Black Pine Animal Sanctuary : A True Haven

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This shot really sums up the relationship of the staff and the animals in their care at Black Pine Animal Sanctuary outside of Albion, IN.   The tiger walked over and lay down and made a rumbling purring kind of sound of comfortable communion when this staff member approached.  Clearly, there is a lot of love and respect given these creatures.  They mostly came from people who surrendered pets who grew too big to handle or from rescues of animals being neglected.

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Wanna play house?

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No.

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I mean it!

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I want to play with my keg by myself, thank you!

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Bi guy gets his supper.  Look at the bite marks on that ball!

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It’s legal to keep an alligator up to five feet long in your home.  This one got much bigger.  A guy was given it in high school and it lived in a frat house bathtub at Indiana University for a while.  I’m sure it’s happier here.

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Fox… Possible an Arctic fox, sacked out on a lovely day.  The grounds are shady and peaceful.

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Apparently, there are estimated to be over 2,000 bears held in captivity in Ohio alone.

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One of the big cat residents passed away this spring.

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Mariah, our guide for the 3 o’clock tour was knowledgeable and very comfortable to spend time with.   She was able to answer our questions and knew the history of the various animals.  We were surprised to hear it was only her second time leading the tour.

Much as I like just wandering around, the tour that comes free with the price of admission is well worth it!  I’m looking forward to returning next year to see the new enclosure that’s being built to house the new residents who will arrive before too long.

The following text in brackets turned out to be erroneous.  Clearly I mixed up a couple of stories after the fact.  And me, a researcher!  Bad! 😀 I’m only leaving in my writing so that Lori Gagen’s/Black Pine’s response makes sense.  [Remember that story about the private zoo owner near Zanesville, OH who set his animals free (to disastrous results) and then killed himself?  Black Pine is taking in some of the survivors.]  Good work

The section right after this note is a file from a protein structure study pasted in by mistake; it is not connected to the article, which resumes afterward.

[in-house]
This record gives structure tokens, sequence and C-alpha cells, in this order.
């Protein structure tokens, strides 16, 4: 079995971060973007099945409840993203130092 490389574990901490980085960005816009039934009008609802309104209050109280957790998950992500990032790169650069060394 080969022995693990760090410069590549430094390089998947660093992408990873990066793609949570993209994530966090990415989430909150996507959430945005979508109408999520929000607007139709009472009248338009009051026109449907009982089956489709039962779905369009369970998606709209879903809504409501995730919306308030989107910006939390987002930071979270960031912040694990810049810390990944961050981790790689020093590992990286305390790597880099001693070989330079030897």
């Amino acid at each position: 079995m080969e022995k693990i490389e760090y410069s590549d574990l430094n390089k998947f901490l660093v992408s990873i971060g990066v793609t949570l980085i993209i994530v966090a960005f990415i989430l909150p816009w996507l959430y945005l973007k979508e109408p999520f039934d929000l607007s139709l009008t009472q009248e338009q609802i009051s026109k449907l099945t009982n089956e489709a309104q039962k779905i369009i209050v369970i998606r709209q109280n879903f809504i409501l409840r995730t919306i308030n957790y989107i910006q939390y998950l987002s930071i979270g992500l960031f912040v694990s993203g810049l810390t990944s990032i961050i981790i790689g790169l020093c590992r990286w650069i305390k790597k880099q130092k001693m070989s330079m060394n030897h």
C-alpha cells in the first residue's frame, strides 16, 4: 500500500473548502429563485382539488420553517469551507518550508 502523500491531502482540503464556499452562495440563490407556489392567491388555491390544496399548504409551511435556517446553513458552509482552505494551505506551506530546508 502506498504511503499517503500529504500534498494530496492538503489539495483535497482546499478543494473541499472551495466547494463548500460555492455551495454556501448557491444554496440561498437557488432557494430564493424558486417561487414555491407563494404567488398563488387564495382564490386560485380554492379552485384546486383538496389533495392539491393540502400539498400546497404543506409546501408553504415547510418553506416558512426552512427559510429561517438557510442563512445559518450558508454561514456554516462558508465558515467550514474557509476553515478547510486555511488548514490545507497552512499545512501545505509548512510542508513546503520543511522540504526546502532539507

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9 thoughts on “Black Pine Animal Sanctuary : A True Haven

  1. Rayn says:

    The love and attention given to these wild animals is a testament to the people who have committed themselves to making sure these beautiful creatures are in a safe environment and that the people taking care of them are well educated in staying safe around them. I was appalled, as were many with the release of the animals and the subsequent suicide of the man who was clearly mentally unstable and ill monitored by the authorities.

    There are guardian angels for animals after all 🙂

  2. Lori Gagen says:

    Sundry, thanks so much from all who are dedicated to Black Pine’s mission for sharing your experience. We are happy Mariah did such a great job leading your tour. I do apologize for what may have been an erroneous statement, or simply a misunderstanding. Black Pine is not able to provide refuge to any of the survivors of the Zanesville incident. Those surviving animals were returned to Marion Thompson, the widow of the man who committed suicide after releasing the animals and 49 were shot and killed. After a period of ‘legal’ time where they were in refuge at the Columbus Zoo, still lacking any more legal authority to protect the survivors, they were returned from where they came in Zanesville. The four tigers Black Pine has given refuge from Ohio were among seven living in a safe refuge that was forced to close due to mounting expenses and pending laws that, once in effect, the owners could not comply with.

    The Ohio Tiger Relief Fund, for Sammie, Delilah, Taz, and Ticha is still accepting donations to help fund their lifetime care at Black Pine, as well as the future needs of surely more to come. The latest arrival to Black Pine was Mamie, a 22-year-old black bear who lived in a 15′ diameter corn crib on the Ohio River in southern Ohio until her owner, frustrated with the new OH laws, said come get her, or “I’ll shoot her”.

    And so our work continues…. and your support is greatly appreciated!

    http://www.blackpine.org

    Thank you!

    Lori Gagen, Executive Director
    Black Pine Animal Sanctuary

    • Sundry says:

      Thanks so much for setting me straight! Clearly it was my hearing that was off. I’ll edit the text above. Sorry it took me so long to correct it…busy upon my return to California.

      Great place you have there!

      Sally/Sundry

  3. seabluelee says:

    I found this very touching. The animals look very comfortable and relaxed, which speaks well for the care they receive. And that grave in the woods is so poignant. I understand the fascination people have with exotic wild animals, but It’s a shame people don’t think about the consequences of adopting them as pets before they do so.

  4. markrhunter says:

    It’s a great place to have, and to visit.

  5. kitty says:

    And what a pleasant way that was to spend a couple of hours! The shaded paths at Black Pine, taking you from one spacious enclosure to the next are so lovely.

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